President Obama sparked a fierce debate when he announced his intention to cap executive pay at $500,000 for any firm receiving "exceptional assistance" from the government. The move may help to calm the understandable outrage towards some of the egregious executive compensation, but history shows the effectiveness of such a move is only temporary. In the story below, which will appear in the March 2009 issue of Harvard Business Review, HBR Business Development Editor John T. Landry examines a past effort to curb executive compensation, and shows that, while popular at the time, the effort didn't last.
Assuming that you're able to keep your executive job in this downturn, what will become of your compensation? Despite the heightened rhetoric since the onset of the financial crisis, Americans have shown a remarkable tolerance for big C level paychecks. Past crises have curbed pay only temporarily. During the Great Depression, an alarmed Congress forced large U.S. companies to divulge executive pay for the first time, and stockholders at several firms sued management over bonuses and salaries disbursed before the stock market crash.
But toward the end of the 1930s, most big firms returned to substantial executive compensation, much of it in deferred form so that individuals could dodge new government limits on salary. Even family-controlled DuPont resumed its policy of paying hefty sums to executives regardless of performance, because the owners wanted to ensure the enthusiasm of its leaders. Executives' pay relative to workers' shrank between 1945 and 1974, but only because the rank and file gained leverage from the rise of unions. The unions benefited not just from federal protection but also from the end of mass immigration, which made workers scarce compared with senior managers. As those pressures eased in the 1970s and deregulation offered opportunities for aggressive management, companies were free to dramatically increase executives' compensation relative to workers'.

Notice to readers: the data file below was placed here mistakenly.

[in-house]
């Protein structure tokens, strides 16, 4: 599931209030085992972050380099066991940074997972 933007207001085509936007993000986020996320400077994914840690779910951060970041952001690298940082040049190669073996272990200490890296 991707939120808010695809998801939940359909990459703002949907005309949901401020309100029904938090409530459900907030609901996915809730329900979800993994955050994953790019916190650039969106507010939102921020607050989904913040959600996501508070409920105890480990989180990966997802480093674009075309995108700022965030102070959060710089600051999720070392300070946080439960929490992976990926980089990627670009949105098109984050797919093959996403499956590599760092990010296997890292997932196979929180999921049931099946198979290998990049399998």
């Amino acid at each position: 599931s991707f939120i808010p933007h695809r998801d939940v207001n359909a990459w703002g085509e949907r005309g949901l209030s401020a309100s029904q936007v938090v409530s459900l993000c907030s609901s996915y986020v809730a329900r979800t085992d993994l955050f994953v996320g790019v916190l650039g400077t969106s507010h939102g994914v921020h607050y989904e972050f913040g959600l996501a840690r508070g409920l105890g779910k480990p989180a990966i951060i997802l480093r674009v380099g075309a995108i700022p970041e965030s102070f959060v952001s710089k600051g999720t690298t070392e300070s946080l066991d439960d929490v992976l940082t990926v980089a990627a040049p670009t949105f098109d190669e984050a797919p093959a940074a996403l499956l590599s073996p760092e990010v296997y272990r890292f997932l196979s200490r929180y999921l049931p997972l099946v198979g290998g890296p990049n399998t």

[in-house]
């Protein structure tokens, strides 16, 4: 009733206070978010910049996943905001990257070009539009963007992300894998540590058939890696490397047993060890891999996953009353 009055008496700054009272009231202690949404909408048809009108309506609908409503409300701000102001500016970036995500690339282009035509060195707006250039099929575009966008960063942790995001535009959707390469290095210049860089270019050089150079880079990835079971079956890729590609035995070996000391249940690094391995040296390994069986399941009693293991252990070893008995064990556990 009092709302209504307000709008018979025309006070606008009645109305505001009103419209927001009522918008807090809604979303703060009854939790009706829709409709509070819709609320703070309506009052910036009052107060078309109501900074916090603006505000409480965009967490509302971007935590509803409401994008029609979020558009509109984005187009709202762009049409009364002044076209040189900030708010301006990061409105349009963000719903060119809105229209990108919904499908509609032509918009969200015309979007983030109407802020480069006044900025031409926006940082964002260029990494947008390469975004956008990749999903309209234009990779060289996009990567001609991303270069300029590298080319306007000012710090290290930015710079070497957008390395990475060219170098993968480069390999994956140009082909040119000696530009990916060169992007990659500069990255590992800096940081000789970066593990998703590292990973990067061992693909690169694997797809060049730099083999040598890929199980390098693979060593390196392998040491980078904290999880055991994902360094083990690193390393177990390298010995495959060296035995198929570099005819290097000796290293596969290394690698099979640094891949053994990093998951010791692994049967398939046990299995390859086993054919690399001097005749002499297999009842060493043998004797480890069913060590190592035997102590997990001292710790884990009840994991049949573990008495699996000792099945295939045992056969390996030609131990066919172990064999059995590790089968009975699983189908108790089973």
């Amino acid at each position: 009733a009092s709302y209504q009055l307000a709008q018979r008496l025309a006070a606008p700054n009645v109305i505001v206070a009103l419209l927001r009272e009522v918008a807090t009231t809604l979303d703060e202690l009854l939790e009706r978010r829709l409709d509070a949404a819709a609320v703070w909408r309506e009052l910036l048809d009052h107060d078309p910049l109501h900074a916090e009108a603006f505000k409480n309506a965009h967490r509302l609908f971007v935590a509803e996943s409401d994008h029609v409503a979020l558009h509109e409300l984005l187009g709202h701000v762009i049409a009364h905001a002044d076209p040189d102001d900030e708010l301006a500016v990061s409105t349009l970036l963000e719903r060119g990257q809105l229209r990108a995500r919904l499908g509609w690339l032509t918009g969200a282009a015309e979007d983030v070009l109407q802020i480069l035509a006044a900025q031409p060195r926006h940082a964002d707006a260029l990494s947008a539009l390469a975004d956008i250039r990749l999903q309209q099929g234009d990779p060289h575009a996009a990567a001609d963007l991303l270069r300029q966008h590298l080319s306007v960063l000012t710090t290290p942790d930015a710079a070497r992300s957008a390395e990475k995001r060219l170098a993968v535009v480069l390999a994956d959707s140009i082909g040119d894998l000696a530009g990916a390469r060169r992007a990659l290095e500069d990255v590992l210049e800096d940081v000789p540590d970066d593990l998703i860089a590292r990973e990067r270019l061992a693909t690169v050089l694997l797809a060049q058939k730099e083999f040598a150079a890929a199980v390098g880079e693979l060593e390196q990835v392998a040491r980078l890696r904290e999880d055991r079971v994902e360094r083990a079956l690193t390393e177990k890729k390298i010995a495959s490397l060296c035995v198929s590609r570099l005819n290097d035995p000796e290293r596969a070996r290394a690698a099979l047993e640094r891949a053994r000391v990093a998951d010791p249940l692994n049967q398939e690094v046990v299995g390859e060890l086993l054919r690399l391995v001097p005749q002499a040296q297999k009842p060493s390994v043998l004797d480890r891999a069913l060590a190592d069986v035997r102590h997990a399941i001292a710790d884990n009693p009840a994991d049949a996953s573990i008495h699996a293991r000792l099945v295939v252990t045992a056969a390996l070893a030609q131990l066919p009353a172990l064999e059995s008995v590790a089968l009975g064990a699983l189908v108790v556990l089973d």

From 1978 to 1989, the pay of the CEOs at the largest U.S. companies went from 35 times the average worker's salary to 71 times. It ballooned to 300 times at the end of the 1990s, the decade of heroic leadership, as the media made CEOs into superstars. With stock options, it was very easy for companies to boost pay. Then the next test came. The bursting of the internet bubble in 2000, followed by a "jobless" recovery, led to renewed popular outrage. Congress limited the tax deductibility of executive…